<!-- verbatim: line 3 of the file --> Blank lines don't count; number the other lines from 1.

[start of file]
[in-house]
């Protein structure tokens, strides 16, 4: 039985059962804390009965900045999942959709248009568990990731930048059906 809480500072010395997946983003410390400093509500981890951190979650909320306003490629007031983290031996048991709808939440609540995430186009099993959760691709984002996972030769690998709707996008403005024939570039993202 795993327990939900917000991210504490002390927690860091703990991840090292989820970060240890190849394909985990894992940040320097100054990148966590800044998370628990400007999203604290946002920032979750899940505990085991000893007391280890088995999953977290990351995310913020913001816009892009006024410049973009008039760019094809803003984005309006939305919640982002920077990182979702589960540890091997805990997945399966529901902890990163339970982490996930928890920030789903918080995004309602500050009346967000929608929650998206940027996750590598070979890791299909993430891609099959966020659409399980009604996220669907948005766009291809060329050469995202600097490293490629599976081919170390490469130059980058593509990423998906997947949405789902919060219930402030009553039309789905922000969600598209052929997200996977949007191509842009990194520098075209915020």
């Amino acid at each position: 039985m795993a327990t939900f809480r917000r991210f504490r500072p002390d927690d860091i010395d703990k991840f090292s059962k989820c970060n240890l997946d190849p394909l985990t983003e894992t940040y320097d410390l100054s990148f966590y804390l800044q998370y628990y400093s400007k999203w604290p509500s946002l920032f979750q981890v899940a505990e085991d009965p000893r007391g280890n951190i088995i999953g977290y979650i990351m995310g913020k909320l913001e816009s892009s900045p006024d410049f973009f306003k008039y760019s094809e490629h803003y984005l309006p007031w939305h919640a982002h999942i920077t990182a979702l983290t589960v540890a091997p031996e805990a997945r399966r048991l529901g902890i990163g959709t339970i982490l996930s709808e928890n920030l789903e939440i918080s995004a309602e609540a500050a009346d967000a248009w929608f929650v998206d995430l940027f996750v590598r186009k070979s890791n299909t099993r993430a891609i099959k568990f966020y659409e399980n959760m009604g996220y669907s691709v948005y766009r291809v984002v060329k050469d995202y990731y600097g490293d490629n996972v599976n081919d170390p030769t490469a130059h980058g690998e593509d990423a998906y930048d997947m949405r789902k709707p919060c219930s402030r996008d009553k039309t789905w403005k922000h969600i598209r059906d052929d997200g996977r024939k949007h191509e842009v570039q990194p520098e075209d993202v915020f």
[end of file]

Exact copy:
């Amino acid at each position: 039985m795993a327990t939900f809480r917000r991210f504490r500072p002390d927690d860091i010395d703990k991840f090292s059962k989820c970060n240890l997946d190849p394909l985990t983003e894992t940040y320097d410390l100054s990148f966590y804390l800044q998370y628990y400093s400007k999203w604290p509500s946002l920032f979750q981890v899940a505990e085991d009965p000893r007391g280890n951190i088995i999953g977290y979650i990351m995310g913020k909320l913001e816009s892009s900045p006024d410049f973009f306003k008039y760019s094809e490629h803003y984005l309006p007031w939305h919640a982002h999942i920077t990182a979702l983290t589960v540890a091997p031996e805990a997945r399966r048991l529901g902890i990163g959709t339970i982490l996930s709808e928890n920030l789903e939440i918080s995004a309602e609540a500050a009346d967000a248009w929608f929650v998206d995430l940027f996750v590598r186009k070979s890791n299909t099993r993430a891609i099959k568990f966020y659409e399980n959760m009604g996220y669907s691709v948005y766009r291809v984002v060329k050469d995202y990731y600097g490293d490629n996972v599976n081919d170390p030769t490469a130059h980058g690998e593509d990423a998906y930048d997947m949405r789902k709707p919060c219930s402030r996008d009553k039309t789905w403005k922000h969600i598209r059906d052929d997200g996977r024939k949007h191509e842009v570039q990194p520098e075209d993202v915020f």